From John Rutledge, Jr.
Rome Decr. 31st: 1788
I arrived at this place ten days ago, and should have written to you sooner; but when one arrives at Rome their desire is to visit the forum, to climb the seven hills, to see the tarpean rock and other things of which they formerly have read with pleasure, and in the same town with which they now find themselves, makes it impossible, until that desire is satisfied, to do or think of any thing else. I have not words which can express my admiration of Rome and every thing in it, indeed every thing seems like enchantment. I expected much, but it much surpasses what I had expected; and wherever I go I seem to be on fairy ground. As yet I have seen little of Rome but have seen enough to persuade me that of all the places in this world it is the most agreeable and charming; it mortifies me exceedingly that I have but three months to divide between this place and Naplés where almost as many years might be passed agreeably and advantageously.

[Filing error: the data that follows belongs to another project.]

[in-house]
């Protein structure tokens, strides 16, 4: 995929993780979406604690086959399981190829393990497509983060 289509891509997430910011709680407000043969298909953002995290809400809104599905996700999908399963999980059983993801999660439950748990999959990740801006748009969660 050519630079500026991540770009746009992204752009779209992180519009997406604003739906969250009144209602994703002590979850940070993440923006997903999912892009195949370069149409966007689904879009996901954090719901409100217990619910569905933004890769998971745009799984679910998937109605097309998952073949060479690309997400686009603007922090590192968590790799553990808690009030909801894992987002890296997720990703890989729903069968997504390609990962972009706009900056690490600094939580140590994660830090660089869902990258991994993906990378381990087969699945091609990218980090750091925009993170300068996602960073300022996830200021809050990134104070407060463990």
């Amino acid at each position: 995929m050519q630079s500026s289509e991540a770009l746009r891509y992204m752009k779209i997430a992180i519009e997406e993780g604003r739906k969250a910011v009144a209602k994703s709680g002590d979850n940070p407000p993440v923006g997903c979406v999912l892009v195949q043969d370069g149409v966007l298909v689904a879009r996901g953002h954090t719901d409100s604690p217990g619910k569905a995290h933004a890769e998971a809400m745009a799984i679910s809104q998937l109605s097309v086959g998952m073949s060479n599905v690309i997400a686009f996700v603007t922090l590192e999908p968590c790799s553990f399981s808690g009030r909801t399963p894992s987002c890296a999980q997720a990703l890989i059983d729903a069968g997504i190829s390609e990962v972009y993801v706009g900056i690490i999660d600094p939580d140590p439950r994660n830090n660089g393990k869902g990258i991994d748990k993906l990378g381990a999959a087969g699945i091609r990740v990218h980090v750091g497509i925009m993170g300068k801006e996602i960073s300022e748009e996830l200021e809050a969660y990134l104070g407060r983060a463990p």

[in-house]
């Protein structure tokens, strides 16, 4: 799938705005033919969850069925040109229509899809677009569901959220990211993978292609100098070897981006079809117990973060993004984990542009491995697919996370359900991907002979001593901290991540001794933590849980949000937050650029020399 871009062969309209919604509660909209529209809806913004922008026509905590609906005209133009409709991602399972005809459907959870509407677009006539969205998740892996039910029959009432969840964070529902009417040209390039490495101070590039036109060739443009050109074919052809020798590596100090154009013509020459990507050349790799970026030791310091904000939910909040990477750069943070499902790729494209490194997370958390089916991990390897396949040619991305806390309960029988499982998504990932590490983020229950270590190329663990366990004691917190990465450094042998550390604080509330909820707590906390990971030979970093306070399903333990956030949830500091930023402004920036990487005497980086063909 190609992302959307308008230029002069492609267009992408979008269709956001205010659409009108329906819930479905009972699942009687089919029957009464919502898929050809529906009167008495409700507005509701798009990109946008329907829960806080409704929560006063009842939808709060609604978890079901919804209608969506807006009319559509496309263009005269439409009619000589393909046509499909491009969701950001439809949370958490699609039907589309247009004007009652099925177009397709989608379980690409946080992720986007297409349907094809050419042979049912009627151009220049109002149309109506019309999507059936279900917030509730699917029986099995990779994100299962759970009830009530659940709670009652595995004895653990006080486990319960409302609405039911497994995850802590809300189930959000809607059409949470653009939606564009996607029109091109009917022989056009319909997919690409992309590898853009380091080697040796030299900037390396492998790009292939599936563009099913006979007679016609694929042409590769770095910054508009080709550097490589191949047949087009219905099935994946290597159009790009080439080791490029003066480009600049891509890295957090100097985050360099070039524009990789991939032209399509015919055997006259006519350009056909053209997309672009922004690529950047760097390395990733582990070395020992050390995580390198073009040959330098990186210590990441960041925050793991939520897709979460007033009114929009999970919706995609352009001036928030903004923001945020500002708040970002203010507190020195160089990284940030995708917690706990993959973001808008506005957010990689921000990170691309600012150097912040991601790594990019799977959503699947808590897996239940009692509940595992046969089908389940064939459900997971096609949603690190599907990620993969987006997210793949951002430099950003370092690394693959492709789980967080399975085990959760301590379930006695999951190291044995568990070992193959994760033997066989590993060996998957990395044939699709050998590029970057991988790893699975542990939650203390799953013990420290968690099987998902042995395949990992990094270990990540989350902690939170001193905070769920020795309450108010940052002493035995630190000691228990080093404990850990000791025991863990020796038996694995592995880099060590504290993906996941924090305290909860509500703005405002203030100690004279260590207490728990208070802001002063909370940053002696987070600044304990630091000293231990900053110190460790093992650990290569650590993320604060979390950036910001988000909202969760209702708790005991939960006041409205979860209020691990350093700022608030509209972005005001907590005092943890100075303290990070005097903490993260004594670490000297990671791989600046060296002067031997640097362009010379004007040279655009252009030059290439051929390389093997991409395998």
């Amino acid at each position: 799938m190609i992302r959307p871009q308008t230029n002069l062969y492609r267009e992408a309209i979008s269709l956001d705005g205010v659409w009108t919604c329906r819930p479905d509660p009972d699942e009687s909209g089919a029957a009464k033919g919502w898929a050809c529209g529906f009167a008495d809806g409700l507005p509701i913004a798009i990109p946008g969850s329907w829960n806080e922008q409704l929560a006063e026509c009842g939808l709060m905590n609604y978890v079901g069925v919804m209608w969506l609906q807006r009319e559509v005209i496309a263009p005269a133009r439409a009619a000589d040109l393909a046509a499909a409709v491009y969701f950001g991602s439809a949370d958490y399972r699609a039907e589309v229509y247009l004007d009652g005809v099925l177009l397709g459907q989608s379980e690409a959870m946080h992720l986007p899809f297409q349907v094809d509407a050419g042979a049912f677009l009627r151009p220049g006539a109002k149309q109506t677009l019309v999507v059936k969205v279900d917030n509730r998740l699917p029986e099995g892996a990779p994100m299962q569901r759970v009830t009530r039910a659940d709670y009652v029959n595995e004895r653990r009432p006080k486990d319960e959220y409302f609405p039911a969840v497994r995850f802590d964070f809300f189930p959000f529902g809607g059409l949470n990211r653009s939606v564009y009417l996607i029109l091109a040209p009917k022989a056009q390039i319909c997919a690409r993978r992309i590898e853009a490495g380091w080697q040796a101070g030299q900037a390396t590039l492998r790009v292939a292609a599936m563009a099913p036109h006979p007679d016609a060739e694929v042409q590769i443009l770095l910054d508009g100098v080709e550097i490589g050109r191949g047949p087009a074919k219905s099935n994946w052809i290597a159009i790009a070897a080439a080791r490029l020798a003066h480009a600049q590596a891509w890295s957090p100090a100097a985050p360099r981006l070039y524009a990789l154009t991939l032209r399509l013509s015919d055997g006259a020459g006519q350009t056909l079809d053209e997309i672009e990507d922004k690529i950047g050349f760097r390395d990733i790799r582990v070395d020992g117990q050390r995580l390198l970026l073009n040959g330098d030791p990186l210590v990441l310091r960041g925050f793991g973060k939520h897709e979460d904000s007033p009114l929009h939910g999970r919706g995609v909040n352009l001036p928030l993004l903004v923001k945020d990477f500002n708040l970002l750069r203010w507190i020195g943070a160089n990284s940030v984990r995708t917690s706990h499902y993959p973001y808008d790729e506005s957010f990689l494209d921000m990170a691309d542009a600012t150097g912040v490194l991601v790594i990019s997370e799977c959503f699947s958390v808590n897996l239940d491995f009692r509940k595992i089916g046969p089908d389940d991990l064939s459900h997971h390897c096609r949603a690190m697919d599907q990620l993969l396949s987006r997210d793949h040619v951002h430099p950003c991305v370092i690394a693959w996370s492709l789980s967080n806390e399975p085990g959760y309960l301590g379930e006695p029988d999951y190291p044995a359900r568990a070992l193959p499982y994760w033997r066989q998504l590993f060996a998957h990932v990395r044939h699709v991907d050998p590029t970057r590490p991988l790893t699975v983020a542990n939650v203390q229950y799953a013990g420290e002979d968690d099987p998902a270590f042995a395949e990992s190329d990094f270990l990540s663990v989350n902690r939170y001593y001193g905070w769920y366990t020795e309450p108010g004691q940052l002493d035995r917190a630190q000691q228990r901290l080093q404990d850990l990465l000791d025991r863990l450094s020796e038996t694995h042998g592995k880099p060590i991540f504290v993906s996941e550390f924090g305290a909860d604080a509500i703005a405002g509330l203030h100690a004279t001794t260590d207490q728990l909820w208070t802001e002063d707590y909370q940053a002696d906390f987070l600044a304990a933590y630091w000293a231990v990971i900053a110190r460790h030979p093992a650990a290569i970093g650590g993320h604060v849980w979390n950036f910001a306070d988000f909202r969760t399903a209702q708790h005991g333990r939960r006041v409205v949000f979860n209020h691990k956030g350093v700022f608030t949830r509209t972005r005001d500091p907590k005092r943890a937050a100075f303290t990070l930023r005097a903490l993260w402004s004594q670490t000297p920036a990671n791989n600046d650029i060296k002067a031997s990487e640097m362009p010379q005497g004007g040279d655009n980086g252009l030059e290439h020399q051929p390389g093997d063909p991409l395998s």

On my journey from Venice to this place I thought of you frequently, and entered into all your enthusiasm with respect to the cultivation of that precious tree the Olive. From Bologna to this place I pass’d through the finest and richest Orchards of them that you can possible conceive. For forty or fifty miles, immediately after crossing the Appenines, I did not see a corn or a wheat field nor any symptom of any other production save the olive tree. Yet I always had in view beautiful and flourishing Villages. Every thing was flourishing and abundant and the olive seem’d to spread fatness and plenty throughout the whole circumjacent Country. Writing to my friends in Carolina I shall press very much the introduction of this tree. I am sure it will succeed there and think it questionable whether it would not much more northwardly. I intended giving you some account of my journey from Milan here but my friend Mr. Short tells me he has anticipated me in a letter. he wrote to you the last week. In a letter I had the pleasure of writing to you the day before I left Milan I requested of you to forward me any letters which might come address’d to your care to this place Poste restante. I beg that you will continue doing so for these three months to come as I shall remain here that time and before leaving Rome I shall again have the pleasure of writing to you. I pray God in the mean time, as I do at all times, to bless you with all sorts of honors and happiness & am my dr Sir Your Sincere friend & very hble. Servt.,
J. Rutledge Junior